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Seven financial mistakes to avoid at university

Part I

by Tim St Vincent

A question! Yay, I love questions. Below is a question we hear fairly often, the reply is somewhat involved so I will be responding in two parts. Part one is below and is exactly how I put myself through university.

Q: “I’m attending my first year of university and haven’t been able to set aside enough money. My parents are helping by giving me free room and board, but only if I stay in school. I’m going to need to take out a student loan to cover some costs, and will work part-time to help with the money situation. I’m looking for advice to help me get off to a good start and avoid graduating with a mountain of debt. Thanks!”

A: A lot of people run into financial problems during and after university, sometimes they fall prey to credit traps or reach for credit to cover financial shortfalls. Young adults are particularly at risk as credit is very new to them. Post-secondary education is expensive and costs continue to rise in Canada, with the average student graduating with over $26,000 in student loans! When you factor in other forms of debt like credit cards, car loans, and bank loans, the number is easily over $30,000!

Where you go to school, how you manage your costs during school and the money decisions you make have a big impact on how much debt you graduate with. The decisions you make now have long lasting implications, and will impact your credit score when you graduate; and your credit score has far reaching implications beyond simply getting your next credit card. It’s easy to make mistakes and get caught up in the university experience if you don’t have the knowledge and safeguards in place to protect your finances.

This is such a good question that our president, Scott Hannah, had a very similar question asked in his column for The Province (a daily paper in B.C.). To respond to your question, I drew heavily from his article. So, in responding to your question let’s talk about “Seven financial mistakes to avoid at university.”

1. Moving away from Mom & Dad

One of the biggest mistakes post-secondary students make is moving out of the parental home. I understand the need to experience freedom and independence, but the financial cost of such a move is huge. You have made the right choice if you stay at home while in school. By doing so you are avoiding one of the big money mistakes many post-secondary students make. While some specialized programs may require a student to attend university in another city, one can save significant money and graduate with a lot less debt if able to stay at home with some support (free room and board).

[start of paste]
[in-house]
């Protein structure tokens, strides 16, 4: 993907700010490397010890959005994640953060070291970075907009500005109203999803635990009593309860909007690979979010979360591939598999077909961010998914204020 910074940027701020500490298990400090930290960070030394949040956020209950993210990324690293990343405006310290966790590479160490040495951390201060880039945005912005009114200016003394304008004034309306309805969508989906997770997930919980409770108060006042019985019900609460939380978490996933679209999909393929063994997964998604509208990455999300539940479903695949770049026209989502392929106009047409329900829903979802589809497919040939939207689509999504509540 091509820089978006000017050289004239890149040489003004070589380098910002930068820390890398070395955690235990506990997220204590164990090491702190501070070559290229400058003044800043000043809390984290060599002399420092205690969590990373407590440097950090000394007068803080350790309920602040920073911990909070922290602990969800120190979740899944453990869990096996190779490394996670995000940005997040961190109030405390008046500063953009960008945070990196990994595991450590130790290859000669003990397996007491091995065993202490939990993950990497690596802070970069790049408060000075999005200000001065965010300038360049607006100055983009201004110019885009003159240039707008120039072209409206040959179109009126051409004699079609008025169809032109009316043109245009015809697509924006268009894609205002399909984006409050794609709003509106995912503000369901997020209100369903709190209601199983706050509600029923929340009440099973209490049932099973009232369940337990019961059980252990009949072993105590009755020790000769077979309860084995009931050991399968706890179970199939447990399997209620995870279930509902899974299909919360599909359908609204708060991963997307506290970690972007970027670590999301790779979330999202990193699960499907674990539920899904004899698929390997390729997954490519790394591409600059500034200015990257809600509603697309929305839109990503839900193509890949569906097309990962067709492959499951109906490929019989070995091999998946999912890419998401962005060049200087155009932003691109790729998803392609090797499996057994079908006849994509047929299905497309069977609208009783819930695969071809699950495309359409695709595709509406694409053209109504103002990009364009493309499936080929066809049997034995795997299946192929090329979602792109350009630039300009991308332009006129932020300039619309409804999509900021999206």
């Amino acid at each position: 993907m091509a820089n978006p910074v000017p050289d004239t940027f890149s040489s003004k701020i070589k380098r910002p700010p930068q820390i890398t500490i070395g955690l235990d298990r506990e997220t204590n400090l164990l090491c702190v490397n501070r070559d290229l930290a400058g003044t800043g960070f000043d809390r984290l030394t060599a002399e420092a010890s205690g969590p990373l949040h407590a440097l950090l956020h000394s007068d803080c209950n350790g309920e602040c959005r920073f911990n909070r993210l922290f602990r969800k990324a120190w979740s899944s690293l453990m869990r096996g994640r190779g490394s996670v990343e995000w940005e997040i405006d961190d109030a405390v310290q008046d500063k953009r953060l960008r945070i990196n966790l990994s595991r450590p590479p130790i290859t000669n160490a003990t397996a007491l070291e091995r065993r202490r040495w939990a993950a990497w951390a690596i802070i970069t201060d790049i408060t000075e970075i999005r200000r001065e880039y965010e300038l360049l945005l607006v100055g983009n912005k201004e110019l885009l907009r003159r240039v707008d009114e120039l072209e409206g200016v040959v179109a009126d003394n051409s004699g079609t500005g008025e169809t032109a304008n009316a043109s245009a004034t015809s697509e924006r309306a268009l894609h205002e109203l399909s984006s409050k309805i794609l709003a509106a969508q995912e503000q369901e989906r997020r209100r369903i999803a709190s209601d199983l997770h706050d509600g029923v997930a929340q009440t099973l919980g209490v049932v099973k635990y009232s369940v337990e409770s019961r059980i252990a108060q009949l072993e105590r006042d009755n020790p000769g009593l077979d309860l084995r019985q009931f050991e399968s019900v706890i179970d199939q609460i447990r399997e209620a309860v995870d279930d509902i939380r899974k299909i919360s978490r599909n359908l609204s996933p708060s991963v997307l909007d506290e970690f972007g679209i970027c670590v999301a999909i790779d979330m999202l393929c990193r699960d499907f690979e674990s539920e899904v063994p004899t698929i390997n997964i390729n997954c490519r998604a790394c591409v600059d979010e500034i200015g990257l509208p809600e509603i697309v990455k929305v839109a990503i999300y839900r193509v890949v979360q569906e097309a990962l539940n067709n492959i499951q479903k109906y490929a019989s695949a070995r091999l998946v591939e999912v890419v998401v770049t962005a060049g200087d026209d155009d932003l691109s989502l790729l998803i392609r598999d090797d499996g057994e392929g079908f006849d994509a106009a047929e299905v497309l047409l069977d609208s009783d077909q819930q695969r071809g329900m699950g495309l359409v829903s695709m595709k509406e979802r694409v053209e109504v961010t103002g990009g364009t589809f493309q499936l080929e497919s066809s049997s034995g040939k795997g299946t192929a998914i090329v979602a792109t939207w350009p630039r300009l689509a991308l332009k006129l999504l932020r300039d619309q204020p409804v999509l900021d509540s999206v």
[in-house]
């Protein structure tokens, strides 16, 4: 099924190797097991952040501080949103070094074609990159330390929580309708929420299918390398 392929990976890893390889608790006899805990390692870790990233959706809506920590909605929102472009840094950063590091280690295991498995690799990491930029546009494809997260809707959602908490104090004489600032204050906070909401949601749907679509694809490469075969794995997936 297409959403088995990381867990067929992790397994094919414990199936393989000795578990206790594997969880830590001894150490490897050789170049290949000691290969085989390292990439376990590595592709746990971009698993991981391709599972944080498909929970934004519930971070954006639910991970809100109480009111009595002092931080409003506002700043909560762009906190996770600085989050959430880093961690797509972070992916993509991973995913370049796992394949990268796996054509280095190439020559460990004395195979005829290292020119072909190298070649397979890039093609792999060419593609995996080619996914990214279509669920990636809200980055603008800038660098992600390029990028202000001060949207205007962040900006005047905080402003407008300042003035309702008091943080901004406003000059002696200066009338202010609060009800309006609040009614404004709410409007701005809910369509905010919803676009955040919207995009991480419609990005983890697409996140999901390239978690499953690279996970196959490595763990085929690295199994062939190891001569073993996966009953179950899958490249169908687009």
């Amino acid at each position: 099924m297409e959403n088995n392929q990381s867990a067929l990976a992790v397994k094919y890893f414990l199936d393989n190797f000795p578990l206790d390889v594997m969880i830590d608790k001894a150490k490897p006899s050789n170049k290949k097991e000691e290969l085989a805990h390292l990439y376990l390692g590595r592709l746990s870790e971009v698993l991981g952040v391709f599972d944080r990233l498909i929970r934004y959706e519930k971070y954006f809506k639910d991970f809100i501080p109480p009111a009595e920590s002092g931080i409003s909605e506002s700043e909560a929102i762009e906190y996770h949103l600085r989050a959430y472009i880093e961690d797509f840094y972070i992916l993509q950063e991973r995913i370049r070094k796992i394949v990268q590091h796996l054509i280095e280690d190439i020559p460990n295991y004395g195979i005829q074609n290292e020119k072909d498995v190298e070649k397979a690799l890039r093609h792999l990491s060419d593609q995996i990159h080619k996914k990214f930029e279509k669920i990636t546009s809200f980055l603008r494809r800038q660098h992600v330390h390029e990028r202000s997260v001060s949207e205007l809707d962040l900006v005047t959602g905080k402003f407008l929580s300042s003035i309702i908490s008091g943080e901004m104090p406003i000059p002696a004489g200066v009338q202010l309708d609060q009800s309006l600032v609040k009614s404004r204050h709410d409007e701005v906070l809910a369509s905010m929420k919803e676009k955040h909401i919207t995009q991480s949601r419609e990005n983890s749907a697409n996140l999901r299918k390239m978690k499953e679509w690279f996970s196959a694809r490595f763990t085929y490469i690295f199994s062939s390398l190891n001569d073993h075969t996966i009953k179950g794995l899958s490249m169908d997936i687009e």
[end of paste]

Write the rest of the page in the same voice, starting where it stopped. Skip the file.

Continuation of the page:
2. Borrowing more than you need

Just because you qualify for a certain amount of student loans doesn’t mean you should use it all. The reality is that borrowing money is really easy, while paying it back can be a painful process. Devise a budget for the school year, factoring in how much you can earn while at school. You’re likely to face a shortfall; student loans are a good way to help you bridge this shortfall, but only take what you need. You may be tempted to use credit cards to help out, this is a dangerous step and one to avoid. It’s hard to ignore the allure of credit cards, especially when it seems like there is a kiosk around every corner, promising you the world, if only you would use their credit card. Resist! Credit is neither good nor bad, it’s all in how you use it, and at this stage, it’s too easy to accumulate credit card debt, and far too hard to pay it off. If your student loan and part-time work aren’t enough to fund your needs, it may be time to revisit your budget and look to see where you can trim. Your future self will thank you!

3. Failing to make a monthly and yearly spending plan

As noted above, a good budget is critical. Before the school year gets into high gear, sit down and plan out all of your expenses. You’ll need to account for tuition, books, supplies, student fees, transportation, and entertainment – we have to keep the budget real, and we both know that there will be entertainment expenses while in university! You might want to go to and use our free student budget calculator worksheet; it will help you spot your costs and help you create a budget. Without making a plan and closely monitoring your expenses, you increase the odds of running out of money. Final exams are stressful enough. Don’t add the pressure of wondering how you’ll make ends meet!

I don’t have enough room in my article for a complete reply, so you will have to tune in next month for Part II!

Tim St Vincent is a retired CFP (Certified Financial Planner) and is a Certified Educator in Personal Finance with the Credit Counselling Society (CCS), a non-profit organization. If you wish to contact Tim or the Society for further information or to request / attend a workshop / webinar, please call 1-888-527-8999 or go to or

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